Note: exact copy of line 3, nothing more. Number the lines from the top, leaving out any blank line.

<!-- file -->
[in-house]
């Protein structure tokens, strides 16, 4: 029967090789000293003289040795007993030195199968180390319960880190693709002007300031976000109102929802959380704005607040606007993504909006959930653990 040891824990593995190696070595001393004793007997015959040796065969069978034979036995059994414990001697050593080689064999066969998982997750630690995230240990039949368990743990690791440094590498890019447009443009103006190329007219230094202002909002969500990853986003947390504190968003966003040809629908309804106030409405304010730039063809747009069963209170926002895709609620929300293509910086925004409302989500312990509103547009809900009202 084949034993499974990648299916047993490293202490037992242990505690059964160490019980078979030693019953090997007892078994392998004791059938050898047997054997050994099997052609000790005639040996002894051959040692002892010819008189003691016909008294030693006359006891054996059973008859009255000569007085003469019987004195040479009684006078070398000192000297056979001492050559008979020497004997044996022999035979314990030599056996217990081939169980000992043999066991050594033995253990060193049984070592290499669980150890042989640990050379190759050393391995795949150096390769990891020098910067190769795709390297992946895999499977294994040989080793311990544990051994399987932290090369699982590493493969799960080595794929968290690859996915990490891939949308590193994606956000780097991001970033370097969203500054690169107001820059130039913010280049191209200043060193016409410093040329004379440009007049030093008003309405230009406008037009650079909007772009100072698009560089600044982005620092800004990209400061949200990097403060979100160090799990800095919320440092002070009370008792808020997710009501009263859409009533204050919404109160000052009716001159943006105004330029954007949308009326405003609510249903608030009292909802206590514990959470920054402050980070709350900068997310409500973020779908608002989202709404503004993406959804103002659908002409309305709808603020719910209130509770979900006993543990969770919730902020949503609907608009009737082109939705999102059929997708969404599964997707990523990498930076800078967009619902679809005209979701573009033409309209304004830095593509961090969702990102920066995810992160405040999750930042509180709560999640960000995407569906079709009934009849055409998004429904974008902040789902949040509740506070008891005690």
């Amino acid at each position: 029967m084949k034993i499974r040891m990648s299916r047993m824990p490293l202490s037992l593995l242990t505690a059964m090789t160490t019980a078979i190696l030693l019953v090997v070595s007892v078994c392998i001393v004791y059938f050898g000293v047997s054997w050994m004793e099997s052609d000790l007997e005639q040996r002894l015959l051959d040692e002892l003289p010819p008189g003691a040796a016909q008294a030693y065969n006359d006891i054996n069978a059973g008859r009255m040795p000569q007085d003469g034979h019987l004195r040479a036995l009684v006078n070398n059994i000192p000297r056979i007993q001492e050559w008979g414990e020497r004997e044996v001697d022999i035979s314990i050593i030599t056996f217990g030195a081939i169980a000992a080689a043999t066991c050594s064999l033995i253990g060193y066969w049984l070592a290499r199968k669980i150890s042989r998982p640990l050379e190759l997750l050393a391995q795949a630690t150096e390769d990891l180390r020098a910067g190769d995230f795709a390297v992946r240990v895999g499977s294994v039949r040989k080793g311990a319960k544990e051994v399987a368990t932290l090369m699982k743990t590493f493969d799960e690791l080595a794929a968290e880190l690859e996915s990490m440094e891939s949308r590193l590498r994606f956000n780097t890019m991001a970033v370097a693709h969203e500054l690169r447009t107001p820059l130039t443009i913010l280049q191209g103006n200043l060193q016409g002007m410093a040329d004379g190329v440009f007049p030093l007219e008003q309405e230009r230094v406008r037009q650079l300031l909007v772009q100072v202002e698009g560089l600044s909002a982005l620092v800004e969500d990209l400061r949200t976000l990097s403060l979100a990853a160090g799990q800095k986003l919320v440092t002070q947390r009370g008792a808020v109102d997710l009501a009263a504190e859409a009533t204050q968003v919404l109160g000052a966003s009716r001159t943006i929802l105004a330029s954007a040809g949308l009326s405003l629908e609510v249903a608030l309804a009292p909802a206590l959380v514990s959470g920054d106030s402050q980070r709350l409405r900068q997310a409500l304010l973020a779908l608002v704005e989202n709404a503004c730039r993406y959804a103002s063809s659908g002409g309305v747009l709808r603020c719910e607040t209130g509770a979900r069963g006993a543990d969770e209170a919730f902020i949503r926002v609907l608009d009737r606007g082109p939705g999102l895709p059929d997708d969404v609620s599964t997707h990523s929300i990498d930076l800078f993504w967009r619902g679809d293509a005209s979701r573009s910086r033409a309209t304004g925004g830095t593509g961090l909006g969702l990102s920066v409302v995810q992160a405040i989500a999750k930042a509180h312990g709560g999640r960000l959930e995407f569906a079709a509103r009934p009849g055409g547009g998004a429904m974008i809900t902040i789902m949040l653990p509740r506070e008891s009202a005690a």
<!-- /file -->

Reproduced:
């Amino acid at each position: 029967m084949k034993i499974r040891m990648s299916r047993m824990p490293l202490s037992l593995l242990t505690a059964m090789t160490t019980a078979i190696l030693l019953v090997v070595s007892v078994c392998i001393v004791y059938f050898g000293v047997s054997w050994m004793e099997s052609d000790l007997e005639q040996r002894l015959l051959d040692e002892l003289p010819p008189g003691a040796a016909q008294a030693y065969n006359d006891i054996n069978a059973g008859r009255m040795p000569q007085d003469g034979h019987l004195r040479a036995l009684v006078n070398n059994i000192p000297r056979i007993q001492e050559w008979g414990e020497r004997e044996v001697d022999i035979s314990i050593i030599t056996f217990g030195a081939i169980a000992a080689a043999t066991c050594s064999l033995i253990g060193y066969w049984l070592a290499r199968k669980i150890s042989r998982p640990l050379e190759l997750l050393a391995q795949a630690t150096e390769d990891l180390r020098a910067g190769d995230f795709a390297v992946r240990v895999g499977s294994v039949r040989k080793g311990a319960k544990e051994v399987a368990t932290l090369m699982k743990t590493f493969d799960e690791l080595a794929a968290e880190l690859e996915s990490m440094e891939s949308r590193l590498r994606f956000n780097t890019m991001a970033v370097a693709h969203e500054l690169r447009t107001p820059l130039t443009i913010l280049q191209g103006n200043l060193q016409g002007m410093a040329d004379g190329v440009f007049p030093l007219e008003q309405e230009r230094v406008r037009q650079l300031l909007v772009q100072v202002e698009g560089l600044s909002a982005l620092v800004e969500d990209l400061r949200t976000l990097s403060l979100a990853a160090g799990q800095k986003l919320v440092t002070q947390r009370g008792a808020v109102d997710l009501a009263a504190e859409a009533t204050q968003v919404l109160g000052a966003s009716r001159t943006i929802l105004a330029s954007a040809g949308l009326s405003l629908e609510v249903a608030l309804a009292p909802a206590l959380v514990s959470g920054d106030s402050q980070r709350l409405r900068q997310a409500l304010l973020a779908l608002v704005e989202n709404a503004c730039r993406y959804a103002s063809s659908g002409g309305v747009l709808r603020c719910e607040t209130g509770a979900r069963g006993a543990d969770e209170a919730f902020i949503r926002v609907l608009d009737r606007g082109p939705g999102l895709p059929d997708d969404v609620s599964t997707h990523s929300i990498d930076l800078f993504w967009r619902g679809d293509a005209s979701r573009s910086r033409a309209t304004g925004g830095t593509g961090l909006g969702l990102s920066v409302v995810q992160a405040i989500a999750k930042a509180h312990g709560g999640r960000l959930e995407f569906a079709a509103r009934p009849g055409g547009g998004a429904m974008i809900t902040i789902m949040l653990p509740r506070e008891s009202a005690a």